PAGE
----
Pharaohs Teacher Resources

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Students research burial tombs of ancient Egypt. Acting as pharaohs of Egypt, students create burial plans to decide what items they would include in their own tombs and why. They find another student to analyze their plan.
Sixth graders explore world history by creating a historic timeline of Ancient Egypt. In this Pharaohs instructional activity, 6th graders read assigned text which discusses the kingdom of Egypt and the rulers of the land. Students organize their information and create a visual timeline which they present to their classmates.
Students use the Internet to gather information on Ancient Egypt. They describe the role of a pharaohs and what they wore and ate. They discuss why the Nile is important to the region and examine hieroglyphics.
In this order of events learning exercise, learners complete activities on 3 pages pertaining to chronological order. Students read a passage about the first female pharaoh of Egypt and answer 30 short answer questions.
Students explore Egyptian mummification and burial practices. They conduct research on gods, goddesses, afterlife, and mummification. Students dissect and mummify a frog "pharaoh and create a tomb wall for their frog "pharaoh."
Students discuss the story of Nefertiti. They are told that the word Nefertit means "the beautiful one is come." Students are taught that the only sculpture of Nefertiti, the wife of the Pharaoh Akhenaten, is on display at the Berlin Museum. They start their necklace by shaping different-colored Crayola Model Magic Fusion compound into rectangles, coils, balls, ovals, and other shapes typical for Ancient Egyptian jewelry.
Students hike a local mountain and examine its life zones. They measure various components at each zone and collect leaf litter at the sites. At the mountain top, students make descriptive observations and complete a handout about the four zones.
In this lesson, students will review important facts and concepts about ancient Egyptian civilization and identify important vocabulary and names pertaining to ancient Egypt.
Sixth graders examine the steps and elements of the Egyptian funerary process. In this Egyptian lesson, 6th graders work in groups to look at images and research web site to find information about Egyptian funerals including items such as mummies, sarcophagus, ka statues, stela, and the funeral procession. They create and write about artifacts which they make based on the research.
Need a concise, well-constructed, and engaging overview of Ancient Egyptian civilization? Look no further, as John Green highlights the most important features and takeaways of this ancient civilization. The video discusses the importance of the Nile to Egyptian culture and agriculture, religious notions regarding gods and an afterlife, developments through the progression from the Old to New Kingdom, and the general longevity and permanence of the civilization as a whole.
Students study feminist art in relief art activities. In this art analysis lesson, students study feminist art by viewing a carving of Queen Nefertiti. Students answer questions as they view the piece and then conduct research about Nefertiti and Akhenaton. Students organize their research with a Venn diagram. Students write a letter from the perspective of Queen Nefertiti and create their own additive or reductive relief.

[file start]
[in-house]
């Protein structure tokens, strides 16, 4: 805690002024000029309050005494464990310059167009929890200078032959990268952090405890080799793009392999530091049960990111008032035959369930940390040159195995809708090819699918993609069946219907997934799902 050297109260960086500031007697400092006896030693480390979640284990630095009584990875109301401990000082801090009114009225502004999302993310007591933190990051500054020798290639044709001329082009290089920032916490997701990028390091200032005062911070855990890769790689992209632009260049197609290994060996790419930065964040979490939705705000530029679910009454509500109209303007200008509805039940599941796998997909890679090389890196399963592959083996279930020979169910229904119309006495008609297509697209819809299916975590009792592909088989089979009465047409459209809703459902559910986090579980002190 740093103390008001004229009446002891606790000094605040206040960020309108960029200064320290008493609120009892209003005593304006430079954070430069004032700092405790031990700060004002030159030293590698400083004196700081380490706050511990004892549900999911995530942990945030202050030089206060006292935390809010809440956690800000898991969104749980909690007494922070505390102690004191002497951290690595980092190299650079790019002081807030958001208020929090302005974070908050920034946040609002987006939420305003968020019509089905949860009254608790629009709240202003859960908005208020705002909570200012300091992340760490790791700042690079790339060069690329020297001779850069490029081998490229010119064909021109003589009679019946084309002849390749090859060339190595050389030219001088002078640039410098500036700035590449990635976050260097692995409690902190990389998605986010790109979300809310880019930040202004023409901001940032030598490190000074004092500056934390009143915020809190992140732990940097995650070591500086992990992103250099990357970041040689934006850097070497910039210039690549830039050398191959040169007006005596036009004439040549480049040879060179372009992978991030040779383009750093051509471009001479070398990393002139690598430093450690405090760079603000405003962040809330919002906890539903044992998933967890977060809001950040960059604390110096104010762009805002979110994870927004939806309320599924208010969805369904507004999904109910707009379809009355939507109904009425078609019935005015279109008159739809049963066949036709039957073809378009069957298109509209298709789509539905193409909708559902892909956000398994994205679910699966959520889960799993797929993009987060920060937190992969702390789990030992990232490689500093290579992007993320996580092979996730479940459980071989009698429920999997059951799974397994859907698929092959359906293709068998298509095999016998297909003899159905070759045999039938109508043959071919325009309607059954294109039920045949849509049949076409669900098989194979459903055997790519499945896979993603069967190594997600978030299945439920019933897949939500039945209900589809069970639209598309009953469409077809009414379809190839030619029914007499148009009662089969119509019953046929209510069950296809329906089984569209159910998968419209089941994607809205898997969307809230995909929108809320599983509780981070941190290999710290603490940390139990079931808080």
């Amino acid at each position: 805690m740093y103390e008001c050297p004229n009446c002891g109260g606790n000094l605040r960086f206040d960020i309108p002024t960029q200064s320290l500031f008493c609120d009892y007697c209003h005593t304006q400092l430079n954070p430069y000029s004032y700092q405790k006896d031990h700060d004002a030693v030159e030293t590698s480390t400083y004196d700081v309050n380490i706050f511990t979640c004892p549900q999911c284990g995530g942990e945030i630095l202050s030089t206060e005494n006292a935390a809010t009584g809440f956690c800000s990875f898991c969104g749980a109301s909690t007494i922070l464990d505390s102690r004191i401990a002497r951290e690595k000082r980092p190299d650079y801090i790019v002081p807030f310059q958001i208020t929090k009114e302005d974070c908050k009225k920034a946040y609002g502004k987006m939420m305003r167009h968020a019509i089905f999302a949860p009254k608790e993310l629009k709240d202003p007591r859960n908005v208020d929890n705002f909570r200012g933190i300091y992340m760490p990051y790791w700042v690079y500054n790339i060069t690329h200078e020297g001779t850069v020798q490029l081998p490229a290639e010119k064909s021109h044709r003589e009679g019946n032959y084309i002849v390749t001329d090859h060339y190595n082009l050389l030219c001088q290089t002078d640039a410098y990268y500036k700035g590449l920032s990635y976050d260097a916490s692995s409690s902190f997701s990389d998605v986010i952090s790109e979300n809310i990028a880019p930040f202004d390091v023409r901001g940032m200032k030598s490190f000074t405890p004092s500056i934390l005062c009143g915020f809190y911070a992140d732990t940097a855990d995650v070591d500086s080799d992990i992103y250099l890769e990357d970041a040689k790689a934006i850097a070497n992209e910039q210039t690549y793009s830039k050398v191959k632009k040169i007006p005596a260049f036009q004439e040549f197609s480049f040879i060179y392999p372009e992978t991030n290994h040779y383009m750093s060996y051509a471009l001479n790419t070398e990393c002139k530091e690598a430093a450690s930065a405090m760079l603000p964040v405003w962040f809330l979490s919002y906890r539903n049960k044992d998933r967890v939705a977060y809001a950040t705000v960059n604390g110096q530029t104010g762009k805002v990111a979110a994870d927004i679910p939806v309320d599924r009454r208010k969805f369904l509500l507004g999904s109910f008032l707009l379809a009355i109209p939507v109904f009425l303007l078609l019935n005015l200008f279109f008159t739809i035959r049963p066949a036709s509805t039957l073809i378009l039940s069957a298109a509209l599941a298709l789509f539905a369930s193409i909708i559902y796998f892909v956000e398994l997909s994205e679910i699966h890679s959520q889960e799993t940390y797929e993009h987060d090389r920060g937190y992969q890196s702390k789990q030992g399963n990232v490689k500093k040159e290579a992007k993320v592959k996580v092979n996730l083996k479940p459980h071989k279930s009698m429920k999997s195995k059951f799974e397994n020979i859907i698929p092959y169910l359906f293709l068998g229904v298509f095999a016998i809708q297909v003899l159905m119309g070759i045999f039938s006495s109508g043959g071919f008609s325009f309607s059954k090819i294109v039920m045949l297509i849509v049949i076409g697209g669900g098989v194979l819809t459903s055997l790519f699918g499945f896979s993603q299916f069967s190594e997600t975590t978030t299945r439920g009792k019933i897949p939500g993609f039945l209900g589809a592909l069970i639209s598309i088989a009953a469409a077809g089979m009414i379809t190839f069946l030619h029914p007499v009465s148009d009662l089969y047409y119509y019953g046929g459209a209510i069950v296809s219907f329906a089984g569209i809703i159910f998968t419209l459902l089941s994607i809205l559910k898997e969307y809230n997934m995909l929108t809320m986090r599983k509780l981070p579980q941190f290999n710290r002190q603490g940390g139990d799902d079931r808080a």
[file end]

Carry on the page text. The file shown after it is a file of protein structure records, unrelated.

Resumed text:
National Geographic Channel combines old news reel footage with current film and photographs to reveal some of the artifacts found in King Tut's tomb. Your class might also enjoy the mention of a few of the events that led to the stories swirling around the supposed �Curse of the Pharaohs.�
"Who Wants to be a Millionaire" is a fun game to play and a great way to review any topic. Use this game to test content knowledge related to Ancient Egypt. Egyptian gods, structures, alphabet, and lifestyles are all tested.
Students discuss how each leader was influenced by people close to him. They view a video "Troubled Leadership." Students discuss the two rulers featured: the Egyptian King Tutankhamen and the Ottoman Sultan Suleiman. They discuss people who were close to each leader. Students write an essay describing the role that one person played in the life and rule of either Tutankhamen or Suleiman.
Students make body cut-outs out of butcher paper dressed to represent seven different economical statuses of Egyptian society. Students then write papers about their assigned socioeconomic status.
In this social studies worksheet, middle schoolers find the words related to Egypt and the answers are found by clicking the button at the bottom of the page.
Using the King Tutankhamun exhibition as the topic for this 12 question activity, learners change sentences from the declarative to interrogative forms. Students would need to given information about King Tutankhamun in order to complete the activity.
Complete with a timeline and details about different Egyptian gods and pharaohs, these slides can supplement a unit on ancient cultures or on African civilizations. Students will enjoy the easy-to-read bullet points and contrasting information about the old, middle, and new kingdoms of Egypt.
King Tutankhamon, Queen Nefertiti, and many other names literally written in stone are featured in these slides about the culture of Ancient Egypt. Whether used as an introduction to a unit on Egypt, or as a tool to elaborate on the subject, this presentation will undoubtedly pique interest with its elaborate and vivid images of relics from the ancient time of the Middle East.
In this World History worksheet, students use the clues to identify what historians now understand about ancient Egypt and its people. They complete each of 14 clues with a word or phrase related to what they already know.